UN says Taliban hardliners are behind killings and erosion of women’s rights
Human rights envoy sounds alarm on extrajudicial killings, recruiting of child soldiers and dire shortages
Geneva — More than 100 former Afghan national security forces and others have been killed since the Taliban takeover in August, most at the hands of a local hardline jihadist group that is recruiting boy soldiers and suppressing women’s rights, the UN said on Tuesday.
Nada al-Nashif, UN deputy high commissioner for human rights, said that in addition, at least 50 suspected members of a local affiliate of Islamic state known as Isis-Khorasan — an ideological foe of the Taliban — died by hanging and beheading.
In a speech to the Human Rights Council, she described Taliban rule as being marked by extrajudicial killings across the country and restrictions on women’s and girls’ basic rights. Families face “severe poverty and hunger” this winter amid reports of child labour, early marriages and “even the sale of children”, Nashif said.
At least 72 of the more than 100 alleged killings have been attributed to the Taliban, she said, adding: “In several cases, the bodies were publicly displayed. This has worsened fear among this sizeable category of the population.”
The Taliban decree earlier this month fails to refer to women’s and girls’ rights to education and work and their freedom of movement and to participate in public life, Nashif said.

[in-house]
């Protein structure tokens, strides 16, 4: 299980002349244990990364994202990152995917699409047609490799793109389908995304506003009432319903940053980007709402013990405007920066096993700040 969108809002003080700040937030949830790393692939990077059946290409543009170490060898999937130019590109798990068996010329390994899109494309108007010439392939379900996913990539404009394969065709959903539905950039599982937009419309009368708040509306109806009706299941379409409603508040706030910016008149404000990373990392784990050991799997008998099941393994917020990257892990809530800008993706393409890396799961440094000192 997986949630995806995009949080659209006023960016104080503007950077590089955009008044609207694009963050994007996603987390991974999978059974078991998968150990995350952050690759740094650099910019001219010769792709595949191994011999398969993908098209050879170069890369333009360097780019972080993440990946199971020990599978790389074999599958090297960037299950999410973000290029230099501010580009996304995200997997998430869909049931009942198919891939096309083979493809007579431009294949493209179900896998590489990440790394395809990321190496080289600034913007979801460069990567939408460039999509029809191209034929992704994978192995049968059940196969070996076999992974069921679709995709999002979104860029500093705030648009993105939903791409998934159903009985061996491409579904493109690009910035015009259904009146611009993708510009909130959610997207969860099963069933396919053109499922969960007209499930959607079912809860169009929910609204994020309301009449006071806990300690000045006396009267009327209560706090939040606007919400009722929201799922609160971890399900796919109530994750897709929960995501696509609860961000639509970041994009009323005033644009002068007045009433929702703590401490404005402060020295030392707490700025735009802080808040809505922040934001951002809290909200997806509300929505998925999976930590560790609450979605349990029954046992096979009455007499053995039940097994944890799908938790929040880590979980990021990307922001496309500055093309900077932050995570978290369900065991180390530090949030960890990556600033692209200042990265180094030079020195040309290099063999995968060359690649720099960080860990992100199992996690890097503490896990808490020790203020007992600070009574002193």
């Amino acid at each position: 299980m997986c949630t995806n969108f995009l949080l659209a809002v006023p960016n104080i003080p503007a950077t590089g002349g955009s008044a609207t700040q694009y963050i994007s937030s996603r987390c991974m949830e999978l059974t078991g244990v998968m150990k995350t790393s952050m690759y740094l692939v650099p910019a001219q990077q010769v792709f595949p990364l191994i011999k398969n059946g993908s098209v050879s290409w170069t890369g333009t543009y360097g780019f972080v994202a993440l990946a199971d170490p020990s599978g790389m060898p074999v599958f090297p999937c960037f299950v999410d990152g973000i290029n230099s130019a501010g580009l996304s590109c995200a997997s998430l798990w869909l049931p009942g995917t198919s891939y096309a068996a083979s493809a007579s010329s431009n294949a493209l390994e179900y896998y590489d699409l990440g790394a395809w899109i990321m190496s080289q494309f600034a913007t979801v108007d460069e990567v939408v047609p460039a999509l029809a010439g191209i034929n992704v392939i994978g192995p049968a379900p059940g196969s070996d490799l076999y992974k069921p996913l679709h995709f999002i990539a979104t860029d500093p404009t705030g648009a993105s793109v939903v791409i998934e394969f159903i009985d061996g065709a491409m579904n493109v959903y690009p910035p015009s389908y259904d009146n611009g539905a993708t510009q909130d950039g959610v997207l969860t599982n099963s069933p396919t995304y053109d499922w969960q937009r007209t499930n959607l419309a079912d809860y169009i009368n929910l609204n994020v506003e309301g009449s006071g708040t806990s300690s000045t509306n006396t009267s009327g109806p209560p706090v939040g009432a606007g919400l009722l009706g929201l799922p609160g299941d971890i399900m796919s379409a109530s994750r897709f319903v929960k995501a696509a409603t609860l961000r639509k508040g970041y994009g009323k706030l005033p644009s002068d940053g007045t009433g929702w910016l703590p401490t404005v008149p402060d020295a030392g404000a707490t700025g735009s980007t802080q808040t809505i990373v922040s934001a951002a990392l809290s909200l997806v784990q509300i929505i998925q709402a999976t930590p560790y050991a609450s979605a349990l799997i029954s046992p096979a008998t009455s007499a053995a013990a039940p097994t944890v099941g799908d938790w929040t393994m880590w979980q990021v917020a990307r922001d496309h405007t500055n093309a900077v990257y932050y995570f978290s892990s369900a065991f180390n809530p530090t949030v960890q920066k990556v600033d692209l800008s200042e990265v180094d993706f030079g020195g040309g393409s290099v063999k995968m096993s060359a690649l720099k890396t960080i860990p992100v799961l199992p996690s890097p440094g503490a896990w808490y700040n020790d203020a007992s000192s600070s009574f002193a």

At least eight Afghan activists and two journalists have been killed since August, while the UN has documented 59 unlawful detentions. “The safety of Afghan judges, prosecutors and lawyers — particularly women legal professionals — is a matter for particular alarm,” she added.
Afghanistan’s envoy from the former government accused the Taliban of committing a wide range of abuses, including targeted killings and enforced disappearances.
“With the military takeover of Kabul by the Taliban, not only [do] we see a total reversal of two decades of advances ... but the group is also committing a litany of abuses with full impunity, which in many cases is going unreported and undocumented,” Nasir Ahmad Andisha told the forum.
Andisha, Kabul’s ambassador to the UN in Geneva who is still recognised by the world body, said “credible reports have testified accounts of ethnic and tribal purging in several provinces of the country”.
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